I did not know that was called a Geneva, thanks! This will give me something to ponder. Also didn't know of Camco rotary parts; this is the closest I could find to my application, though I believe the 2 inch thick 6 foot across hexagon table top I have weighs a touch more than that machine's table.

              Originally posted by Ridgeline Mach View Post
              I'd look through THIS book.
              Ridgeline: You da man, thanks! I saw your other post with the Not "How It's Made" Machine. "How It's Made" is great, and then there are the shows where I'm thinking forget the product, show me how the machine making it is made.

              Thanks,
              Chris

              Comment



              • #8
                I thought I'd share what I came up with. I put a video up on facebook: https://www.facebook.com/cacyclework...4682535528888/

                » At the top is the pin.
                » Below it is a cup spacer I made which keeps the bottom of the pin 1/2" from the bottom of the sleeve it rides in.
                » Next you see the silver 3/4"-16 jamb nut and the bolt threaded into the pin. These were the threads at the top of the pneumatic cylinder from the previous design.
                » And the Gold head of the 3/4"-16 bolt. From the head, I drilled and tapped M8 threads to accept the bolt which runs down to the solenoid.
                » There's a M8 nut and washer.
                » The spring is held up by the SuperStrut angle piece.
                » Below, the head of the M8 hex head cap screw (100mm long) has been cross drilled with a 3/16" hole.
                » I use a "half link" for a #50 chain to adapt to the T piece of the solenoid.
                » Finally, the Stearns Brake solenoid and coil. It is a substantial unit part of their 75 ft-lb brake unit.
                » The coil is a 115V variant.

                On the left is a limit switch I use to confirm the pin is down before rotating. The pivot and lever are from a limit switch in a Honeywell Fluid Power Gas Valve Actuator that I had replaced. Microswitch is a generic retrofitted from spares. I set it so that it is activated by the washer on top of the spring.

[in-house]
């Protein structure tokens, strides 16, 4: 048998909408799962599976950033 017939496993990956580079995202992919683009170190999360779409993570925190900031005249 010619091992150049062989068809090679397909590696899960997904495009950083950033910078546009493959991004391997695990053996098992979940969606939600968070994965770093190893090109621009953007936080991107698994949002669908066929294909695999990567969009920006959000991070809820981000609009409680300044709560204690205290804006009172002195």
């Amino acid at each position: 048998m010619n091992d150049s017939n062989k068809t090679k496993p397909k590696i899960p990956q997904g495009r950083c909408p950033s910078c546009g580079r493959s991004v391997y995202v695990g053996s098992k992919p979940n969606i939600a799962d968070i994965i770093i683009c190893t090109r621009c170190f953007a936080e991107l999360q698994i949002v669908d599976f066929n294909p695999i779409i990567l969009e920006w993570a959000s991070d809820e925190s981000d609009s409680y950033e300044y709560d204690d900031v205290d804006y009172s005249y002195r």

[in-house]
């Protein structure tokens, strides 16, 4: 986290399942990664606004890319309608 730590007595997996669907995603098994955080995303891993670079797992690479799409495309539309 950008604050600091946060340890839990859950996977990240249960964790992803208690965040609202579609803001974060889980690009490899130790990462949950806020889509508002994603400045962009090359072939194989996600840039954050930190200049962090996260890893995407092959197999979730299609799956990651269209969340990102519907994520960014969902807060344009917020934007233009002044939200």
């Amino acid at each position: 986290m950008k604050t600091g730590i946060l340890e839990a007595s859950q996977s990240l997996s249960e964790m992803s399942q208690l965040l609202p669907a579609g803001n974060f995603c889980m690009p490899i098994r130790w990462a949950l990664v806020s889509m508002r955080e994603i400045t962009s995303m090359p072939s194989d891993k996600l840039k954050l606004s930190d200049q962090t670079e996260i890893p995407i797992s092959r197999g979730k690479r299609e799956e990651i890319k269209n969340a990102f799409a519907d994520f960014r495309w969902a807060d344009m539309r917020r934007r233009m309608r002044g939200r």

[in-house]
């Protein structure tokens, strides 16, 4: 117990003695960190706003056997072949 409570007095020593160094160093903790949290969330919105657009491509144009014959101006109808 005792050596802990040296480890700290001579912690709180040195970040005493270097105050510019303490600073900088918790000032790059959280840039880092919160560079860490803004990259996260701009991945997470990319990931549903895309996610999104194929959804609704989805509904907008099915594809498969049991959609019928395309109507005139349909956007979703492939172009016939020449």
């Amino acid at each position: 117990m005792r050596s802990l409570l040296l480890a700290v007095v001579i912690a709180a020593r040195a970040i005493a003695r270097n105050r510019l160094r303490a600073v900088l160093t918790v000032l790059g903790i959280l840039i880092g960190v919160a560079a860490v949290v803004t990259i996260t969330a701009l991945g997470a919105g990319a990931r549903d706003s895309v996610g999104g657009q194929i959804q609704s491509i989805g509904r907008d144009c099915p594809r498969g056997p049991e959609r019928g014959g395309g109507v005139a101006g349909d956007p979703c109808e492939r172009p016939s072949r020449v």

Here's a pic of the mechanical design:
                Click image for larger version

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                • #9
                  The electrical controls are mounted on a plastic sheet until I decide on their permanent home... The 11 pin socket takes a Fuji mini timer that I have set for One Shot mode. A PDF of the electrical design is attached with some explanations.

                  The far right relay is ER4 and it is activated when any of the arms are "home" and the pin is up. Middle relay is the Rotate Request relay. Left one is the Pin is Down relay.

                  Some year I'll have a PLC running it with an HMI that talks to the oven and the turret and can coordinate things. And I'll keep dreaming.

                  Click image for larger version

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                  Attached Files

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                  • #10
                    My experience with this mechanism is a shot pin. We used them for locating rotating fixtures for welding. They were uses to lock the fixture into a static position for robotic welding applications.

                    I do not know if that is what you are doing but that looks similar to what I did in the past.

                    Thanks
                    Adam

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                    • #11
                      Very nice! I love recycling parts like that.
                      -Lee

                      “Felix, qui potuit rerum cognoscere causas” - Happiness is understanding how things work.